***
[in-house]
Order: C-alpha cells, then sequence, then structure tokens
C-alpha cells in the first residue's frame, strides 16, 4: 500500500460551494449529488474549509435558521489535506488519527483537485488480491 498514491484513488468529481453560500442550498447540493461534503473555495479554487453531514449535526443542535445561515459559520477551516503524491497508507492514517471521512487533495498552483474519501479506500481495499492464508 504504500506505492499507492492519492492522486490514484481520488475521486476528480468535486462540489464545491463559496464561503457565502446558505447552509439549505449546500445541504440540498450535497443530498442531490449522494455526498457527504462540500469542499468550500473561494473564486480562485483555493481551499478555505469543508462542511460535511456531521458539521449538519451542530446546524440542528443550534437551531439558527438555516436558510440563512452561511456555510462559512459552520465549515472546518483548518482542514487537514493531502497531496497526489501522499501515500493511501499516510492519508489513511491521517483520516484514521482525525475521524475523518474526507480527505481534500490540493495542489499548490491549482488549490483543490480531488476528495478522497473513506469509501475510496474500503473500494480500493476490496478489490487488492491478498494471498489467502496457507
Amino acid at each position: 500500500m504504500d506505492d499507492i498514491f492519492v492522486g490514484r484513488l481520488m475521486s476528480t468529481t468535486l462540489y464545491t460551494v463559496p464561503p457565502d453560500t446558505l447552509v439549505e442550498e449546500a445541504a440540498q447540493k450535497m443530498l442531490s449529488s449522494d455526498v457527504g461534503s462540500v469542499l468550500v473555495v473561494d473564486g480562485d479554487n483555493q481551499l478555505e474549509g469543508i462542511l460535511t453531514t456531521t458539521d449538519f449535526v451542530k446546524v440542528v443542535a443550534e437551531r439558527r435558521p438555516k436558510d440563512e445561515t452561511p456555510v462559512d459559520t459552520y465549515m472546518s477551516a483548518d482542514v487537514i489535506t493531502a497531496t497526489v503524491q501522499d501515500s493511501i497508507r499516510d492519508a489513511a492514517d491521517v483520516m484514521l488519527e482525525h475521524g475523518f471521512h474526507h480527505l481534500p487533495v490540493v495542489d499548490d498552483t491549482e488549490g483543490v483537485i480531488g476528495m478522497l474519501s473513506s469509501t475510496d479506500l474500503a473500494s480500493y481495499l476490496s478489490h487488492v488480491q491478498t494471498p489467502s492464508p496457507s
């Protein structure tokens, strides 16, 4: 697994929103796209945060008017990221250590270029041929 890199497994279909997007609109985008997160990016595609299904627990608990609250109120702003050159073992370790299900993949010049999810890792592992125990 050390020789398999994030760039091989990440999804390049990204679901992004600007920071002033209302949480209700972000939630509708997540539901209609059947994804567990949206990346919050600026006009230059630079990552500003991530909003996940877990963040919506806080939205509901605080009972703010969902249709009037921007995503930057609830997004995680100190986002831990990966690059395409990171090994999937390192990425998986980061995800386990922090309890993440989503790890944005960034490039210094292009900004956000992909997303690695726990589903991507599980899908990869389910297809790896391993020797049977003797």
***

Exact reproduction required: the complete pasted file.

[in-house]
Order: C-alpha cells, then sequence, then structure tokens
C-alpha cells in the first residue's frame, strides 16, 4: 500500500460551494449529488474549509435558521489535506488519527483537485488480491 498514491484513488468529481453560500442550498447540493461534503473555495479554487453531514449535526443542535445561515459559520477551516503524491497508507492514517471521512487533495498552483474519501479506500481495499492464508 504504500506505492499507492492519492492522486490514484481520488475521486476528480468535486462540489464545491463559496464561503457565502446558505447552509439549505449546500445541504440540498450535497443530498442531490449522494455526498457527504462540500469542499468550500473561494473564486480562485483555493481551499478555505469543508462542511460535511456531521458539521449538519451542530446546524440542528443550534437551531439558527438555516436558510440563512452561511456555510462559512459552520465549515472546518483548518482542514487537514493531502497531496497526489501522499501515500493511501499516510492519508489513511491521517483520516484514521482525525475521524475523518474526507480527505481534500490540493495542489499548490491549482488549490483543490480531488476528495478522497473513506469509501475510496474500503473500494480500493476490496478489490487488492491478498494471498489467502496457507
Amino acid at each position: 500500500m504504500d506505492d499507492i498514491f492519492v492522486g490514484r484513488l481520488m475521486s476528480t468529481t468535486l462540489y464545491t460551494v463559496p464561503p457565502d453560500t446558505l447552509v439549505e442550498e449546500a445541504a440540498q447540493k450535497m443530498l442531490s449529488s449522494d455526498v457527504g461534503s462540500v469542499l468550500v473555495v473561494d473564486g480562485d479554487n483555493q481551499l478555505e474549509g469543508i462542511l460535511t453531514t456531521t458539521d449538519f449535526v451542530k446546524v440542528v443542535a443550534e437551531r439558527r435558521p438555516k436558510d440563512e445561515t452561511p456555510v462559512d459559520t459552520y465549515m472546518s477551516a483548518d482542514v487537514i489535506t493531502a497531496t497526489v503524491q501522499d501515500s493511501i497508507r499516510d492519508a489513511a492514517d491521517v483520516m484514521l488519527e482525525h475521524g475523518f471521512h474526507h480527505l481534500p487533495v490540493v495542489d499548490d498552483t491549482e488549490g483543490v483537485i480531488g476528495m478522497l474519501s473513506s469509501t475510496d479506500l474500503a473500494s480500493y481495499l476490496s478489490h487488492v488480491q491478498t494471498p489467502s492464508p496457507s
């Protein structure tokens, strides 16, 4: 697994929103796209945060008017990221250590270029041929 890199497994279909997007609109985008997160990016595609299904627990608990609250109120702003050159073992370790299900993949010049999810890792592992125990 050390020789398999994030760039091989990440999804390049990204679901992004600007920071002033209302949480209700972000939630509708997540539901209609059947994804567990949206990346919050600026006009230059630079990552500003991530909003996940877990963040919506806080939205509901605080009972703010969902249709009037921007995503930057609830997004995680100190986002831990990966690059395409990171090994999937390192990425998986980061995800386990922090309890993440989503790890944005960034490039210094292009900004956000992909997303690695726990589903991507599980899908990869389910297809790896391993020797049977003797």